In an age where technology is used in every facet of business, it can be easy to forget the most important factor in any business is its people.
We have all had conversations, complaints actually, about automated calls, having to talk to a machine; press too many buttons; go back to the menu and then you lose the call. Maybe not all the time but it does happen.
Many of us will go online to research a product, read reviews, compare prices and then we still like to go the store to see the product, touch it, smell it and talk to a real person and this doesn’t just apply to baby boomers.
Robots are a great innovation particularly for the constantly repetitive tasks which make a human brain dead after a period of time and risky jobs, better to send in a bomb disposal robot than a than a talented person.
Technology does have its place but so does customer service and most of us appreciate a friendly face and at least a friendly voice especially when we have a problem.
It will be a long time yet before a business will be devoid of human staff, so how do you keep staff motivated, enjoying their work and therefore productive?
Hiring the right people is an obvious factor and it is worth going beyond the perfect resume at times to ensure you get the right person. There are times when your instincts will tell you someone is worth talking to, so do it and don’t just talk about the job, find out about the “person.”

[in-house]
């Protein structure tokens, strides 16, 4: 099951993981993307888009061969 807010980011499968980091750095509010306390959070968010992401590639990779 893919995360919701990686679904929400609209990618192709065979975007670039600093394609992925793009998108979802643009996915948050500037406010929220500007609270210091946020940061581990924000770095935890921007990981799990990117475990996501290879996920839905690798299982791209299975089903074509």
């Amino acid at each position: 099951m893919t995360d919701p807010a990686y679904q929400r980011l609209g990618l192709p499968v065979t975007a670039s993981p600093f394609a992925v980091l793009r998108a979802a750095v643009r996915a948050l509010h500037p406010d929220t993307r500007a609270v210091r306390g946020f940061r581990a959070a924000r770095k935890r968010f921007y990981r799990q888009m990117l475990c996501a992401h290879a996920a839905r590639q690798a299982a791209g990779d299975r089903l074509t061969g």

Have a flexible workplace. Not everyone is a morning person. Not everyone can work full-time and you may have some great applicants in this situation, so job share and you can have two great people on the job, two for the price of one!
Be open about the business, keep the team informed. Treat staff as a team, you are all in the business together. Inclusion is a good thing, an empowering environment, it tells people they are valued. Inclusion means listening, which is more important than talking and will encourage ideas and the use of initiative.
It is interesting to see how many articles have been written about improving staff meetings, the biggest improvement in this area is to have less of them. Less but more meaningful meetings with a thoughtful agenda, clearly defined goals and a set time frame, with efficient follow-up. Make them count and if an impromptu conversation can achieve the same result do it.
Trust and respect your team to do their jobs. Micro managers, most of us have experienced them, don’t do a thing to build confidence, encourage independent thought and they do annoy most people to distraction, even resignation. You have hired them, you must have believed they can do the job and until there is real evidence that they can’t, let them get on with it.
Acknowledge success, achievements, sound ideas and productivity, all the good things and say thank you, probably the two most under-valued words and the most appreciated. It doesn’t have to be done with lavish gifts, trips overseas or bonuses, a team get-together with some nibbles and drinks are good.
Finally, review your own management practices on a regular basis. You may be your own worst enemy and the difference between a happy team and a non-productive one. Be honest with yourself and be able to accept criticism, it may just be productive.